Election over, Hong Kong must try again to agree on political reform to heal the rifts in society
Ronny Tong is disappointed by the lack of effort on the part of all three chief executive candidates to bridge the gulf in society, and believes the winner cannot wish away the main source of the disagreement – democratisation
Just the other day, a friend of mine asked me: “What do we get from this chief executive election?” It was a simple enough question, but it stunned me for a while. Yes, come to think of it, apart from getting a new leader, what do we get from this election? Or more to the point, what can we expect from our new chief executive that may be different from what we got from the last three?
If you look back over the course of the election campaign, you cannot but come to the dreaded conclusion that the divide we have been lamenting since the Occupy Central protest movement is now even deeper than ever. And there is no sign of relief in sight. It is true that all four hopefuls (if you include Regina Ip Lau Suk-yee), throughout their respective campaigns, said they would do their best to mend the rift within our community; but do we see anything concrete done or proposed by them? Sadly, no.
Watch: Woo Kwok-hing says he is determined to prevent Carrie Lam from winning
Do you remember what former judge Woo Kwok-hing said on the day he handed in his 180 nominations? He said, “I’m 200 per cent committed to preventing Carrie Lam from being elected!” If he was not appearing on television at the time, you might have thought that was “Long Hair” Leung Kwok-hung talking. Since when is the goal of a candidate to “prevent” one of your opponents from being elected, rather than trying to win the election yourself? That is the mentality of opposition right there, rather than a desire and commitment to work for the betterment of Hong Kong; and it is precisely such a mentality on both sides that is tearing Hong Kong apart.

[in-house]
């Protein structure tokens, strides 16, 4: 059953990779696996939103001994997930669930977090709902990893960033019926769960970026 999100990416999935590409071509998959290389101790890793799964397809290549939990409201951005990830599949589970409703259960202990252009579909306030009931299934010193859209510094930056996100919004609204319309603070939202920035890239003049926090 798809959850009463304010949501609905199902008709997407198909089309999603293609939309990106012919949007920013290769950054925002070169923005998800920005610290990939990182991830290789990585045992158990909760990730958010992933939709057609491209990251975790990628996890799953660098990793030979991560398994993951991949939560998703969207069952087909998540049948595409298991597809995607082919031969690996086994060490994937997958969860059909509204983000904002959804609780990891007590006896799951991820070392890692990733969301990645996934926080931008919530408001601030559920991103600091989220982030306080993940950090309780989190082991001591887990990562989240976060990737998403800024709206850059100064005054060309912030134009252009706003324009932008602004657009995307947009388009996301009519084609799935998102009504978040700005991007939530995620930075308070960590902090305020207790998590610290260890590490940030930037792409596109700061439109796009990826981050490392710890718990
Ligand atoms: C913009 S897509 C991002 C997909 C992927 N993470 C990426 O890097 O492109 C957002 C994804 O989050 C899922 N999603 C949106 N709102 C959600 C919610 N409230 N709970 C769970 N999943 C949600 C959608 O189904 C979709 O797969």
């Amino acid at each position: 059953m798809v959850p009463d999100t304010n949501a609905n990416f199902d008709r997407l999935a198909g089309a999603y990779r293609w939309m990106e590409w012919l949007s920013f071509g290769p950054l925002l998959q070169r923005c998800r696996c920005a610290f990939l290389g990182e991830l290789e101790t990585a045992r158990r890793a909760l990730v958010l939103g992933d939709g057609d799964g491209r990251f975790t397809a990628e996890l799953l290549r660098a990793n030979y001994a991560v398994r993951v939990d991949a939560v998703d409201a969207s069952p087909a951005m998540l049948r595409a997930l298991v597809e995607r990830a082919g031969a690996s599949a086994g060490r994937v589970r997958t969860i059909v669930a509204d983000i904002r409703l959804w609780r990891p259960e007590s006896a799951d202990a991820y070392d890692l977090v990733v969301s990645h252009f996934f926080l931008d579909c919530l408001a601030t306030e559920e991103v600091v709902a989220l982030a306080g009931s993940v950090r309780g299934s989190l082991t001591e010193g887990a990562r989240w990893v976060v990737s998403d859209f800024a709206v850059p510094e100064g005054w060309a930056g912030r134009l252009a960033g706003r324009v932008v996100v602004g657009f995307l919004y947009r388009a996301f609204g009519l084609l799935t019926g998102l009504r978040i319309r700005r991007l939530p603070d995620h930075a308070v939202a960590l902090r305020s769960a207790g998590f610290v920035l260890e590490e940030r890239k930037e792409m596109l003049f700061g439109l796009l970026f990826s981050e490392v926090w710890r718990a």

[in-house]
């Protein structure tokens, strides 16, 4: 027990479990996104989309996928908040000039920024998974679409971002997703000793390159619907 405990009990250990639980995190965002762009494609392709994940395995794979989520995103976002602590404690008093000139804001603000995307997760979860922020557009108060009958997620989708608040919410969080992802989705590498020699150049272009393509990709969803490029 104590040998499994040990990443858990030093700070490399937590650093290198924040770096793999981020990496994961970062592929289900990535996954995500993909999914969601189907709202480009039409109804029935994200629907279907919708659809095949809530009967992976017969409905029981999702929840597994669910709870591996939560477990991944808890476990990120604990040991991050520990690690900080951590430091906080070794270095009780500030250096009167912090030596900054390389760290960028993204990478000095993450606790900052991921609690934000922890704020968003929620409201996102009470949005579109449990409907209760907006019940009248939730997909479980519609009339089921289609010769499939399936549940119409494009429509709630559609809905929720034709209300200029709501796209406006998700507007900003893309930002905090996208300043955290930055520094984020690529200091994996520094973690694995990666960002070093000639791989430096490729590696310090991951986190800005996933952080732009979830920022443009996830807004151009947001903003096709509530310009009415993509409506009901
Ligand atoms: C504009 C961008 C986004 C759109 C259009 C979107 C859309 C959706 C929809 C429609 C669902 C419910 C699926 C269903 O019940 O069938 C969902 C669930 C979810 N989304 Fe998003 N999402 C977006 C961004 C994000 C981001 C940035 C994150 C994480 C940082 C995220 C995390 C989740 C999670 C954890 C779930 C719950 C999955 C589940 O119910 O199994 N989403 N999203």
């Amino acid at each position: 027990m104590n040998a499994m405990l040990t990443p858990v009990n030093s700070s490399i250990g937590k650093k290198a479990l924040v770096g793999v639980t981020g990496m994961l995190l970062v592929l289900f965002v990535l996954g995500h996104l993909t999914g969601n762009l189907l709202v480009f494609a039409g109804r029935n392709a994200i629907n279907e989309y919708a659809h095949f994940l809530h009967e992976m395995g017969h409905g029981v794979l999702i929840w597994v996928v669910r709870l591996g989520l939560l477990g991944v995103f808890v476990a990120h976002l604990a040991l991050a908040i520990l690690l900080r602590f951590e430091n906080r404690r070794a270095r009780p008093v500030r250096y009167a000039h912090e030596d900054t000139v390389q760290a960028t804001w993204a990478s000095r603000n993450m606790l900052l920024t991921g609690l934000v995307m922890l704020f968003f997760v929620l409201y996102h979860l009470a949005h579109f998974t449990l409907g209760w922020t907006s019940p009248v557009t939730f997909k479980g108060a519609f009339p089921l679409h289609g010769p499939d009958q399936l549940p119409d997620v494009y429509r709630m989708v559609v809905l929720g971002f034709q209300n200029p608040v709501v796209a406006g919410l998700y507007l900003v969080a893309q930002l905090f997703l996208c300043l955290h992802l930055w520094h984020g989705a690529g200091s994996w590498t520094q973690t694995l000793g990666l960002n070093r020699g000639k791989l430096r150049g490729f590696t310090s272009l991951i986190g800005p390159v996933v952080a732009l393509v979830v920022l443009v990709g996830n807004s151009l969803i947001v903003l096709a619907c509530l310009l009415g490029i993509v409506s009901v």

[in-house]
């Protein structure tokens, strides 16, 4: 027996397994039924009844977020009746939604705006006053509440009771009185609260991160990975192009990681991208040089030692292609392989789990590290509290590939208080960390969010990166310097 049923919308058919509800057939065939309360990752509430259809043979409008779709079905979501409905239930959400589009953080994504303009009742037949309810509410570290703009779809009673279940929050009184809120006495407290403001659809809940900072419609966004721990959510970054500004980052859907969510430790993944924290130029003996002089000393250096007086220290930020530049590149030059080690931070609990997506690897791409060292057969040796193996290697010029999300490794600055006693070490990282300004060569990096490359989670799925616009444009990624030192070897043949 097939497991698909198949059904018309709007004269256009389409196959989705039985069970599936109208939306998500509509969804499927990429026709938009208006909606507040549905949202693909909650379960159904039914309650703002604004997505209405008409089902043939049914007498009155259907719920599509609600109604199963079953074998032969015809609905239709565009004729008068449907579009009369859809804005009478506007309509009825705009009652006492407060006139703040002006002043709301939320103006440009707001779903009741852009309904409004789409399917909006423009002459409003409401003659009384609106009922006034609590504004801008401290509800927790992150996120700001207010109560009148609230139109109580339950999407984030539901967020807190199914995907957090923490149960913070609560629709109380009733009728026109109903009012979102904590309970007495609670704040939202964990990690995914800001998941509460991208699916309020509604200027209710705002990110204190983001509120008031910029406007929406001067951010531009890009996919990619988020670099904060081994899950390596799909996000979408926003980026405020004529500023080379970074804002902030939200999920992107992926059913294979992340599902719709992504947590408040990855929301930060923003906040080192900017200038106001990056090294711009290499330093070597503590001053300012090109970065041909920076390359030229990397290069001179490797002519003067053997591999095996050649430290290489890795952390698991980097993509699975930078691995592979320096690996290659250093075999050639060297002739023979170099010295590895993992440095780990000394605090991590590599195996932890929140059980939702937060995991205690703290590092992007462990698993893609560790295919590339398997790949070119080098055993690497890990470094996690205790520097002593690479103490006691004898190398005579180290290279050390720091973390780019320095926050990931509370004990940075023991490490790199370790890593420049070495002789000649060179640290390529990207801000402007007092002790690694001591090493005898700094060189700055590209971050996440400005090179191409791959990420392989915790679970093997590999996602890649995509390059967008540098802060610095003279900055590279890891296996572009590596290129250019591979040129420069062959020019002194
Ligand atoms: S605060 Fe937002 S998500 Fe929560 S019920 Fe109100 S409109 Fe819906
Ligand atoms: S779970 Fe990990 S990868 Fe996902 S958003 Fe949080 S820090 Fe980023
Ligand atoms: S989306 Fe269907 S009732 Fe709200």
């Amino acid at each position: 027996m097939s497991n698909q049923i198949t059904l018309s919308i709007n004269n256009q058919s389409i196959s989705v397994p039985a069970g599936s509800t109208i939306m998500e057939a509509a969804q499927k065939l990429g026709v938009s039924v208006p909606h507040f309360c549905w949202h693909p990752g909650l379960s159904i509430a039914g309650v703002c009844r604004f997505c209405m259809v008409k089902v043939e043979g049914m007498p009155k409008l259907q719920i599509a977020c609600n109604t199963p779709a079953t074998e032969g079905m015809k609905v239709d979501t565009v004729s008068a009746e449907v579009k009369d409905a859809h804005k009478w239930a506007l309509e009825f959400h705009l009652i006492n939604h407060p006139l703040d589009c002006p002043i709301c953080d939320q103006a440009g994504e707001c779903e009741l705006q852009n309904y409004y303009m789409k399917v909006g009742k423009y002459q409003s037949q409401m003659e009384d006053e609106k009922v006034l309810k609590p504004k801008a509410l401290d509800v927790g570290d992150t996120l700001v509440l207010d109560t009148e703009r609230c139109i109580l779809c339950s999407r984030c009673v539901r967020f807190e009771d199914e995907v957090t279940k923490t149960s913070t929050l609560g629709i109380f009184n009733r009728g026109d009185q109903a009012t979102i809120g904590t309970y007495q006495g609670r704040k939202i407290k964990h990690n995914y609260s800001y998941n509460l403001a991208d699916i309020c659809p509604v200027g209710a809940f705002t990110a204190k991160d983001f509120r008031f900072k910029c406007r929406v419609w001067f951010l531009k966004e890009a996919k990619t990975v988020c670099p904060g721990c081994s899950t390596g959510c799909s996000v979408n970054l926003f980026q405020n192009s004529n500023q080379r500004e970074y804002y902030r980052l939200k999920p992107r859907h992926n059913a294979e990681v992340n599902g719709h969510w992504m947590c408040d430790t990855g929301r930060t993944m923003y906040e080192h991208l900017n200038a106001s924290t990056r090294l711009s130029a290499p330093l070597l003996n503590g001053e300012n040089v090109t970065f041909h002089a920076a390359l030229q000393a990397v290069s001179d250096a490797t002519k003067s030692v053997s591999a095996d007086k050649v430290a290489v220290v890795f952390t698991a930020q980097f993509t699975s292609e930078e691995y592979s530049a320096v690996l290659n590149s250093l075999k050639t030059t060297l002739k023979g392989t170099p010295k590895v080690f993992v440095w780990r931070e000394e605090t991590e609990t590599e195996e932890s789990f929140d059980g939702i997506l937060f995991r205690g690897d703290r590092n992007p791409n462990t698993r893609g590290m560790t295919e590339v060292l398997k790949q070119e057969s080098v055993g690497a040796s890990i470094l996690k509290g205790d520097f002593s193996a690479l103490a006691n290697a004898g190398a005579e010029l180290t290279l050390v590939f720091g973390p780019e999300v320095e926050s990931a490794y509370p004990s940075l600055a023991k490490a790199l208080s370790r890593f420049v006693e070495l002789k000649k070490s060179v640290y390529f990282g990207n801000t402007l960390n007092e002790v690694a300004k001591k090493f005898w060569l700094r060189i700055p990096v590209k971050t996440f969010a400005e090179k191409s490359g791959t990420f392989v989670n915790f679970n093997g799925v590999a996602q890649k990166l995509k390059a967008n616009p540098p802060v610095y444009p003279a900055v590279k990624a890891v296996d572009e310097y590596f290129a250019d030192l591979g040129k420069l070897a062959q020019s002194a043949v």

Perhaps Woo, as a candidate, was only trying to win over the pan-democrats, but if a candidate would pander in this way to a particular group, what would he be like as a leader? More importantly, if you are willing to be led by the opposition to fight against, rather than lead the opposition to win over, the other side, what chances do we have to overcome the gulf of differences between the two sides?
John Tsang Chun-wah is no better. If he thinks that getting some nominations and support from the pan-democrats and a few nominations from the pro-government camp means our rift in the community can thereby be bridged, he is sadly mistaken. The irony is that his most staunch supporters do not care about bridging the rift within the community. The political parties that support him want him to “fight against” the central government’s liaison office and, presumably, Beijing.
And if you go to Lam’s social media page, you will find his supporters using the foulest language to vilify her daily. Did Tsang call for calm and restraint on the part of his supporters? Did he make any concrete proposals to convince everyone to adopt a more conciliatory and forgiving attitude in order to build a more harmonious Hong Kong? Sorry, no.
In a way, Tsang was spot on when he said earlier that, if Lam were elected, Hong Kong would be further torn apart. The only thing is, it will not be due to the efforts of Lam alone.
Watch: John Tsang says Carrie Lam’s election would tear society apart
Is Lam the better choice then? Unfortunately, no. She conspicuously distanced herself from the opposition camp throughout her entire campaign. Even when she did go to meet the opposition, she looked very reluctant and uncomfortable.